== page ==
Author Topic: code 99211  (Read 2807 times)

catooch

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code 99211
« on: June 16, 2011, 12:53:58 PM »
Hi.  I work for a chiropractor and I heard that you can bill 99211(office visit) if the patient did not get adjusted and received only therapy.  Does anyone know what the guidelines to this code is pertaining to chiropractors.

Thank you.

DMK

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Re: code 99211
« Reply #1 on: June 17, 2011, 11:18:47 AM »
You can bill a 99211, but many insurance companies no longer pay on this code.  It's an evaluation and management code and your records would have to show the doctor discussing the case with the patient and then administering the therapies.  Using a -25 modifier indicates that it was an ACTUAL eval and management and the records should reflect that. 

You can't just bill for an office visit just because the patient showed up for therapy.

If the doctor palpates the region but doesn't adjust you can bill the 98940, 98941, 98943 with a -52 modifier showing a reduced service (the region was checked, but an adjustment wasn't needed or performed).

Billergirlnyc

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Re: code 99211
« Reply #2 on: July 26, 2011, 02:26:41 AM »
I just want to add another note about how/why 99211 is used, and how many carriers see the code.

It's actually a code that is "intended" for a provider to use when his/her ancillary staff sees a patient and they are in the office (I tend to follow MC's guidelines on incident-to, etc}. For example if a nurse sees the patient to say check blood pressure, or an MA, or tech, examples: A blood pressure evaluation for an estab patient, refilling meds, follow up PPD/tuberculin test reading, Suture removal. etc. Anything that doesn't require the physician. This doesn't apply to a NPP/PA, because they're considered providers, but a regular RN, MA, tech, etc this applies too them, this being 99211. This doesn't mean that NPP/PA can't bill for it, but again I'm only pointing-out how the code is seen and often used.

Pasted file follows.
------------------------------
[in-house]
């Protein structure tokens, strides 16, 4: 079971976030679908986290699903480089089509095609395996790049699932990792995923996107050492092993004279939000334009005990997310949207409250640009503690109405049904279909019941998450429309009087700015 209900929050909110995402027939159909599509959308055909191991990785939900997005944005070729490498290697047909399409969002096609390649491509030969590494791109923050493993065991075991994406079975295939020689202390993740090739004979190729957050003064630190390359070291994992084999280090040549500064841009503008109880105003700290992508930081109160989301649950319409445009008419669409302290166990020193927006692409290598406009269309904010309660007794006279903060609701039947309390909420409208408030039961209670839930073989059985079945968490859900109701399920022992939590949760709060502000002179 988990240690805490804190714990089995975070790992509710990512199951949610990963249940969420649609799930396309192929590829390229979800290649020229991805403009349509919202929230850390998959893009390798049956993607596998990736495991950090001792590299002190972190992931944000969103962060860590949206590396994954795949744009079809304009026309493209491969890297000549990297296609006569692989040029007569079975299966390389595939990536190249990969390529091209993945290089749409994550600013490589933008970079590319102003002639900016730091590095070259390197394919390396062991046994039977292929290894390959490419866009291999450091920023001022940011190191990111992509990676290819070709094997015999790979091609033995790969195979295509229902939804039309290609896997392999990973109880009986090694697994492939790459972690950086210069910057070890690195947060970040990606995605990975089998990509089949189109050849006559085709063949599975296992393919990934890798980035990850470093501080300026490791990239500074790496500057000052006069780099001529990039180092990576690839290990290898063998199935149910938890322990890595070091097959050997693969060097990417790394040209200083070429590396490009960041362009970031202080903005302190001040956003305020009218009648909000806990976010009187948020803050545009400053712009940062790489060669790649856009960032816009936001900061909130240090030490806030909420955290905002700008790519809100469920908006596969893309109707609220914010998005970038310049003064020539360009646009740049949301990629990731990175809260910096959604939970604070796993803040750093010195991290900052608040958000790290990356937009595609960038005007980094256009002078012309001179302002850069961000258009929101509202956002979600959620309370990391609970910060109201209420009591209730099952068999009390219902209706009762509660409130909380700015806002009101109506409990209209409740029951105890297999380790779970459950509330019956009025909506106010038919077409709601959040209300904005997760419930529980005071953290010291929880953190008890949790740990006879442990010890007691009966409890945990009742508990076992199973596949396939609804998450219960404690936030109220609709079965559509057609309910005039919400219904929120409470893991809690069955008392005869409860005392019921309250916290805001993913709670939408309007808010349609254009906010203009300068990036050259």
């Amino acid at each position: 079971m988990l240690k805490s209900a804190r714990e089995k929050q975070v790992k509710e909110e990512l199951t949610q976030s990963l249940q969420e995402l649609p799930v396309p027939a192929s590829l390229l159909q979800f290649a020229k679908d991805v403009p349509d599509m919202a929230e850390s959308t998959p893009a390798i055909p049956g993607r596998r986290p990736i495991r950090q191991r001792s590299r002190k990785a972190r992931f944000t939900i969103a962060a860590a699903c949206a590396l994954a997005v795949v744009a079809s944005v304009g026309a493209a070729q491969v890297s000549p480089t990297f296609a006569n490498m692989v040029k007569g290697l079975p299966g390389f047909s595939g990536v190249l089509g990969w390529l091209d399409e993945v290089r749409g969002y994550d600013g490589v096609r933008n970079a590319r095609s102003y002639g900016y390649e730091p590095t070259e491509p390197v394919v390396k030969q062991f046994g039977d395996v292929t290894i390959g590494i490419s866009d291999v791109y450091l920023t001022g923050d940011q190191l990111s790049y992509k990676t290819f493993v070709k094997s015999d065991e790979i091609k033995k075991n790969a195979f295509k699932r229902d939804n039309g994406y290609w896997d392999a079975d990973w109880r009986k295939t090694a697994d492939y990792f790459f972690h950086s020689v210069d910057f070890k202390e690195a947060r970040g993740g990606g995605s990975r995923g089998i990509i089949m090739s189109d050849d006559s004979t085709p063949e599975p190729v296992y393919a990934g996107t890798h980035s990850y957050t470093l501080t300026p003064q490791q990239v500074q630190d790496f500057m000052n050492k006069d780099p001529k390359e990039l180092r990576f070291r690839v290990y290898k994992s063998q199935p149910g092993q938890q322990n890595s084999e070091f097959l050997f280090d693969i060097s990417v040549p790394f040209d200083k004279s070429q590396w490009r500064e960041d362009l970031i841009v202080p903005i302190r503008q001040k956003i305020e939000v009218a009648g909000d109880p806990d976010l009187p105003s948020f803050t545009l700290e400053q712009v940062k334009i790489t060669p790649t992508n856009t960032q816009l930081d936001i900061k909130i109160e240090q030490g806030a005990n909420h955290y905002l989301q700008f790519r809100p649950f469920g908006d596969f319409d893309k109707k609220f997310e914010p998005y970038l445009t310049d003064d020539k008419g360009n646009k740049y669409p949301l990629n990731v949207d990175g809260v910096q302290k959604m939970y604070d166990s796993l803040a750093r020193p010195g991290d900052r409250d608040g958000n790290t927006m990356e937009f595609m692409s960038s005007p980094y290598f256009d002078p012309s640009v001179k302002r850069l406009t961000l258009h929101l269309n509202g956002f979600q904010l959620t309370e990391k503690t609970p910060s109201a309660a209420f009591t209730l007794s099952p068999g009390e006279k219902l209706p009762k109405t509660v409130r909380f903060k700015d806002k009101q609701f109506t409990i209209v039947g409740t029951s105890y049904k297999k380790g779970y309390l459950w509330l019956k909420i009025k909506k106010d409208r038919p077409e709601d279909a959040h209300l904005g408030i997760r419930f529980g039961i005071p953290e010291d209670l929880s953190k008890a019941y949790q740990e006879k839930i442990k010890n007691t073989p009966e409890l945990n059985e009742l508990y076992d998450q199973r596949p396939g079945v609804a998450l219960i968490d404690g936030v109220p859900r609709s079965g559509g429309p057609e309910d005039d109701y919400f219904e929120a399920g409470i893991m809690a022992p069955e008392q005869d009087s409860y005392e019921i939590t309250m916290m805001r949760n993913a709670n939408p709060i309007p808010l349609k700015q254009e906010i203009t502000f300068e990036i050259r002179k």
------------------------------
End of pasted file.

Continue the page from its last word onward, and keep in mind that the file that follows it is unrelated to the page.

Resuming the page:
There are also codes you shouldn't bill w/a 99211 like blood draw, injections, etc, and there have been plenty debates about this too, many of them will point to carrier to carrier rules. Some carriers will pay it, some won't. There are no hard and fast rules w/this but you might want to research this code a bit more to understand how it's often used. I know of a lot of carriers who actually refer to 99211 as "nurse visits", but this doesn't mean the Physician can't bill for it, again it's just looking at how it's often billed and when. If you re-read the CPT definition for this code it also explains that 99211 "may not" require the presence of a physician again just to further help how some carriers see the code, and why some won't pay for it.

And, as it's been stated, you really should only use 99211 for a significant separately identifiable service, like all E/M's. If you can separate the E/M service from say a vaccination then you can safely bill 99211, and the documentation must support it.

If a patient was scheduled for therapy as DMK stated you can't just bill for an E/M because the patient was scheduled for the therapy, there needs to be more going on, again see above --->"significant separately identifiable service" <---.

Sorry for going on a tangent, but this code use to be the bane of my existence, especially when I tried to explain it to my doctors. I will try to find some links that have helped me understand it more.

Here is one link I've used for one my Pulmonlogist when explaining this code.  http://www.supercoder.com/articles/articles-alerts/puc/reporting-pneumo-vaccines-keep-99211-separate/
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~Dalia, CPC, CPC-H, RHIT.